The final cut: cell polarity meets cytokinesis at the bud neck in S. cerevisiae

Maria Angeles Juanes, Simonetta Piatti

    Research output: Contribution to journalReview articlepeer-review

    16 Citations (Scopus)


    Cell division is a fundamental but complex process that gives rise to two daughter cells. It includes an ordered set of events, altogether called “the cell cycle”, that culminate with cytokinesis, the final stage of mitosis leading to the physical separation of the two daughter cells. Symmetric cell division equally partitions cellular components between the two daughter cells, which are therefore identical to one another and often share the same fate. In many cases, however, cell division is asymmetrical and generates two daughter cells that differ in specific protein inheritance, cell size, or developmental potential. The budding yeast Saccharomyces cerevisiae has proven to be an excellent system to investigate the molecular mechanisms governing asymmetric cell division and cytokinesis. Budding yeast is highly polarized during the cell cycle and divides asymmetrically, producing two cells with distinct sizes and fates. Many components of the machinery establishing cell polarization during budding are relocalized to the division site (i.e., the bud neck) for cytokinesis. In this review we recapitulate how budding yeast cells undergo polarized processes at the bud neck for cell division.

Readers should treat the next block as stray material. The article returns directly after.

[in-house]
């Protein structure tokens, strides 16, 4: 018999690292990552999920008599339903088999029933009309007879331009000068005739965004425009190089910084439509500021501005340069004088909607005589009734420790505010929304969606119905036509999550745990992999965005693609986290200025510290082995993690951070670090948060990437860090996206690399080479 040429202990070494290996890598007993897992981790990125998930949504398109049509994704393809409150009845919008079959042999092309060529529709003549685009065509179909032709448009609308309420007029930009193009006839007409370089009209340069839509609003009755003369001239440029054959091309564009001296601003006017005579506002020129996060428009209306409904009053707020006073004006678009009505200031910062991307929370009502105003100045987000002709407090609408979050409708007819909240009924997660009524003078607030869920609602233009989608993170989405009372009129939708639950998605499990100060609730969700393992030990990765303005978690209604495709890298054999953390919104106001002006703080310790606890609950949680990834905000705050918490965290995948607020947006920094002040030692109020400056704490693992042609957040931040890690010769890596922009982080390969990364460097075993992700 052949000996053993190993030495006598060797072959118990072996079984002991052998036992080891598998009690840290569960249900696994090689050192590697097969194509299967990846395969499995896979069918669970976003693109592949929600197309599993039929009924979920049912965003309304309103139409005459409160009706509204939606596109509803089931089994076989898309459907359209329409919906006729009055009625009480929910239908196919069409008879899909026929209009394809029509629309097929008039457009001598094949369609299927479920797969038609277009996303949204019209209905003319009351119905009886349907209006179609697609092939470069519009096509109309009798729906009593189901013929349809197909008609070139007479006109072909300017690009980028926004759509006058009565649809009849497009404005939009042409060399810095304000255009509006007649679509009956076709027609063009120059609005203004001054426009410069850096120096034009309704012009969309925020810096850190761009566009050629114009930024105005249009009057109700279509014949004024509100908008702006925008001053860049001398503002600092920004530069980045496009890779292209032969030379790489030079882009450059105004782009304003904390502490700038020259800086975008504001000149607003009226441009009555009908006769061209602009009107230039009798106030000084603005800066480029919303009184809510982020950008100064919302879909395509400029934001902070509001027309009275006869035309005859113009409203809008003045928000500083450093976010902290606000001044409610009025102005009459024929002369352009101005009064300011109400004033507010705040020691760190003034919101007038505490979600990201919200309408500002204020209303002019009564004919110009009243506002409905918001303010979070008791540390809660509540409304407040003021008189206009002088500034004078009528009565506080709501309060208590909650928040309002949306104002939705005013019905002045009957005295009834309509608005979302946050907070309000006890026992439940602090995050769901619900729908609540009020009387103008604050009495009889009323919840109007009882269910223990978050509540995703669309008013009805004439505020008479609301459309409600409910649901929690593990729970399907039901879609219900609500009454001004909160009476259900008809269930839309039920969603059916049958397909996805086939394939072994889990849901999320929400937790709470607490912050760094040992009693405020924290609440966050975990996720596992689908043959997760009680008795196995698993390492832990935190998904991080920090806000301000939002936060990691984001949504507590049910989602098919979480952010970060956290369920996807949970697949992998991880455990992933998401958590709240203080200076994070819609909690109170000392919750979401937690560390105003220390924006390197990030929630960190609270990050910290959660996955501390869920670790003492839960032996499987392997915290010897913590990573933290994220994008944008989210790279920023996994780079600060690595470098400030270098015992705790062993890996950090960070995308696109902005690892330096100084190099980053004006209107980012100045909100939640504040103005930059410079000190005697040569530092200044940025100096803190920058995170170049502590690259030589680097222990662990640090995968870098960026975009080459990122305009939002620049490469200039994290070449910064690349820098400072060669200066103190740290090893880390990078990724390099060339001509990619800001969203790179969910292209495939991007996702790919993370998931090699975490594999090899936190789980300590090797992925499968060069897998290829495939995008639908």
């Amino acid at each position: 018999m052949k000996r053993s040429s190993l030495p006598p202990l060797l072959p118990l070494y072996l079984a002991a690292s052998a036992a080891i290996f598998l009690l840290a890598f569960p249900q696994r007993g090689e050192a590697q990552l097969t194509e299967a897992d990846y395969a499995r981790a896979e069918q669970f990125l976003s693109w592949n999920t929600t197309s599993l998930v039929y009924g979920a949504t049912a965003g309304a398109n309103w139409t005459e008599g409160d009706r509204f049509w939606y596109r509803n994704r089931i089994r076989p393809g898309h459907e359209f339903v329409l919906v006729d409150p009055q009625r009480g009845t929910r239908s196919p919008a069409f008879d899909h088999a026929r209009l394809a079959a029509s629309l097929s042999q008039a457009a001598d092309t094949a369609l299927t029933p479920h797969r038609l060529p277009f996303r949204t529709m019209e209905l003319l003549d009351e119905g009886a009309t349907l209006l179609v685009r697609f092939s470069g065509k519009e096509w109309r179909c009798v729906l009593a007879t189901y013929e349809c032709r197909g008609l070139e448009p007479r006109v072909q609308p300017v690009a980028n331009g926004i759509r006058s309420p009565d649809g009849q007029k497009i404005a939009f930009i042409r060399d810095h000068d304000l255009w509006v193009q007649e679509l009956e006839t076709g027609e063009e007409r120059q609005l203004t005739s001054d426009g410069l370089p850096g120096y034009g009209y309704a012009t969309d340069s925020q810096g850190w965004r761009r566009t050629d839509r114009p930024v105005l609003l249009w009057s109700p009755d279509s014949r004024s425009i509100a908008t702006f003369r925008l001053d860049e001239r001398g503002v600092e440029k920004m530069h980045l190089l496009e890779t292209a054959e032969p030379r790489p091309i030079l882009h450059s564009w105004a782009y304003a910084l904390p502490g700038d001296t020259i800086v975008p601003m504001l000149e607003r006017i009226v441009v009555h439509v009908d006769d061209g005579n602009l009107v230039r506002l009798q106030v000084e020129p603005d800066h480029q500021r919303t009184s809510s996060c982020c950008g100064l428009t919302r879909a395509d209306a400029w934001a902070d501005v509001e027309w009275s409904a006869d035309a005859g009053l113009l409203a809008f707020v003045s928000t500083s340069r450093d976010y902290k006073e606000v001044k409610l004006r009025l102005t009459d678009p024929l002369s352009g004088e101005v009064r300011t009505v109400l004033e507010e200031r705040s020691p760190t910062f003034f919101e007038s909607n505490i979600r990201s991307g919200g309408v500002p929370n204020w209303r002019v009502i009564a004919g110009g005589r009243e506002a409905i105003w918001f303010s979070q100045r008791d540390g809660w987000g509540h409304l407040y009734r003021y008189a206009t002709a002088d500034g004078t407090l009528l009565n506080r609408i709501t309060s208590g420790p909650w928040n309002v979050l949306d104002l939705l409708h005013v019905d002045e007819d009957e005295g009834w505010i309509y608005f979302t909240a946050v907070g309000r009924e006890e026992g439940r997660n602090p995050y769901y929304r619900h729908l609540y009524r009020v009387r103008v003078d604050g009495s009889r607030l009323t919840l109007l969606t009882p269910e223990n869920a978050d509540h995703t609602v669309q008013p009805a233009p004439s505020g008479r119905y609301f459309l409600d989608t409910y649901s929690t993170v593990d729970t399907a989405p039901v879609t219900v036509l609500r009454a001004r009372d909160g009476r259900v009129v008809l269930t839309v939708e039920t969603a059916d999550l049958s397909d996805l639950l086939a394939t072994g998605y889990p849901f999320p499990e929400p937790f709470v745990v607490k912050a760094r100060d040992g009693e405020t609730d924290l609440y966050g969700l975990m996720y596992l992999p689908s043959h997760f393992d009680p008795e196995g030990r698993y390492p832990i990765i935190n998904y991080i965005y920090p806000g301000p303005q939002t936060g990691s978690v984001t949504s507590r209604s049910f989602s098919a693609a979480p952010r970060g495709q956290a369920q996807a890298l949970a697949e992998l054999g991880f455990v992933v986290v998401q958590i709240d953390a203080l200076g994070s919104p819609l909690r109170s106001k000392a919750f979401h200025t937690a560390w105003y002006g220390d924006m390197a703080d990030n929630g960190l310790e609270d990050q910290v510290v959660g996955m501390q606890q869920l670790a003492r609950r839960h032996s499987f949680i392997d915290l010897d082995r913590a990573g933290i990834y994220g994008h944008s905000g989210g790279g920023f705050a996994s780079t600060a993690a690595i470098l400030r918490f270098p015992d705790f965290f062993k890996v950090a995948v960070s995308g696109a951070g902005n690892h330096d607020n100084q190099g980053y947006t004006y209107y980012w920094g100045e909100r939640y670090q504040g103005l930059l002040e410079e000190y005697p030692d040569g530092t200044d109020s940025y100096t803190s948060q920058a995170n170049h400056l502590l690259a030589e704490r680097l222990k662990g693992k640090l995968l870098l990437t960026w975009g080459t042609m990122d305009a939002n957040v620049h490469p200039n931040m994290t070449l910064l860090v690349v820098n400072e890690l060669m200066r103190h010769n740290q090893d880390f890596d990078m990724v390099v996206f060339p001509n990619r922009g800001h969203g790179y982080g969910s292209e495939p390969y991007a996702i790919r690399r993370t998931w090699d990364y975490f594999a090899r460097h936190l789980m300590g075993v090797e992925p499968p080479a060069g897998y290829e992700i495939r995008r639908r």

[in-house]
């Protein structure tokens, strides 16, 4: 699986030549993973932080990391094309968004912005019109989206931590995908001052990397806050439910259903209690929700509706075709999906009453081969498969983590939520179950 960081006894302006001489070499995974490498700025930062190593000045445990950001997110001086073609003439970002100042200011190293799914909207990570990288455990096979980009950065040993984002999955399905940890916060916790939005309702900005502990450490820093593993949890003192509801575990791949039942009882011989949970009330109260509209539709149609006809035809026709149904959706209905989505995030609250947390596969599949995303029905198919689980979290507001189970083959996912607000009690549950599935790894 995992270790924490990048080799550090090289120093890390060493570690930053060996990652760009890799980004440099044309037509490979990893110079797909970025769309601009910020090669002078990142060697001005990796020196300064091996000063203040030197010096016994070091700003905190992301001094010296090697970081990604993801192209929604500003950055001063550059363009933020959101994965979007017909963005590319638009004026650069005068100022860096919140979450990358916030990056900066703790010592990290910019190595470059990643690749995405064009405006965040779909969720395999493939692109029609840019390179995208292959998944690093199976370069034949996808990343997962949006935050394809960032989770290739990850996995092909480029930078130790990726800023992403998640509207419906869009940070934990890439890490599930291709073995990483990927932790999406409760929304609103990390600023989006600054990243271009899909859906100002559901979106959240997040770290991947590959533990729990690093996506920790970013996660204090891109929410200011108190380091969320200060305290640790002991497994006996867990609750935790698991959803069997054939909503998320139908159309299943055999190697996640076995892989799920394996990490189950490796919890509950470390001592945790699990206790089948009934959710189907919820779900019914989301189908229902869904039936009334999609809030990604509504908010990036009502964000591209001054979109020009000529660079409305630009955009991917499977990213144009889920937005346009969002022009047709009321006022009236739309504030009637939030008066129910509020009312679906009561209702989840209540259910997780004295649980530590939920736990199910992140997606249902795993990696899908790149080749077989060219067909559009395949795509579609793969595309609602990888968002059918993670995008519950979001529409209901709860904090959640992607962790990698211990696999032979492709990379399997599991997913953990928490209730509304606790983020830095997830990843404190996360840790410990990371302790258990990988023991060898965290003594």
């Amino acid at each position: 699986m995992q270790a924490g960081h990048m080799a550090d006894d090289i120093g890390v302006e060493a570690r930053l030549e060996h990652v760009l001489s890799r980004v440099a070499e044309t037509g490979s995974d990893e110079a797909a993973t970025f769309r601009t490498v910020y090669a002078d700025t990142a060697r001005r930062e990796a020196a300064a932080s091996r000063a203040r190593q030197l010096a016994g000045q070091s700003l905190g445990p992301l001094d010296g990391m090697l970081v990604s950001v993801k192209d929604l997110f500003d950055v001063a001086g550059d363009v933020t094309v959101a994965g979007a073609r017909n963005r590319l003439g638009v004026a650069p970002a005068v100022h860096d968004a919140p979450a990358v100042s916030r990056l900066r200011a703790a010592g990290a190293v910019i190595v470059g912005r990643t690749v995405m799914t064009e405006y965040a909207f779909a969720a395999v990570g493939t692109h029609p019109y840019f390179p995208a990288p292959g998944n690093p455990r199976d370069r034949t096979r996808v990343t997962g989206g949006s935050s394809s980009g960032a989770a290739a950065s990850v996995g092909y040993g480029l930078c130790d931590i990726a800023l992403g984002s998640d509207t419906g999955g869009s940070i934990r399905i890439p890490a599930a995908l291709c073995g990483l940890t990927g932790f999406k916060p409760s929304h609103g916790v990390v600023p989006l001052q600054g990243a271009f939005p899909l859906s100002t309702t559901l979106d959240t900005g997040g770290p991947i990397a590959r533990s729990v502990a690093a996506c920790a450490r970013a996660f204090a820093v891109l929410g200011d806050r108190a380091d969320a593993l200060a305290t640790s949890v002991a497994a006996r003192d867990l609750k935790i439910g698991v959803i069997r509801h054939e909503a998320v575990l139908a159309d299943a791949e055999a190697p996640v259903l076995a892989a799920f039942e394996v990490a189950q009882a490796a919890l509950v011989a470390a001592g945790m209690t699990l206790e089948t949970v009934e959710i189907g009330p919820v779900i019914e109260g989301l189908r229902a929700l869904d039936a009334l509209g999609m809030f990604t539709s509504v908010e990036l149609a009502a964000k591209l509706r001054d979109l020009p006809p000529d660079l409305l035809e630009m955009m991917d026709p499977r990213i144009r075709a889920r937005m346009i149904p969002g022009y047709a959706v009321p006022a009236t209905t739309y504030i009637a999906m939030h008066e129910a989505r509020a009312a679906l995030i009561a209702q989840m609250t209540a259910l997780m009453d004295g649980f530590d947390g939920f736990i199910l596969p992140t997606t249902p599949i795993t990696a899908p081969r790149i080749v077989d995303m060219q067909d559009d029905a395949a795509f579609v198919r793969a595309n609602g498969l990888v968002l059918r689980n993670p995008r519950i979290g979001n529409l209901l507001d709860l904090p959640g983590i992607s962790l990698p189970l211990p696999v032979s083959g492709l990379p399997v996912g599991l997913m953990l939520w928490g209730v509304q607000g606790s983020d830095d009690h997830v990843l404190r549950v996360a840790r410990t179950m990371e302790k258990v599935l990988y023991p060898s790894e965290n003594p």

Original languageEnglish
    Pages (from-to)3115-3136
    Number of pages22
    JournalCellular and Molecular Life Sciences
    Issue number16
    Early online date16 Apr 2016
    Publication statusPublished - 1 Aug 2016


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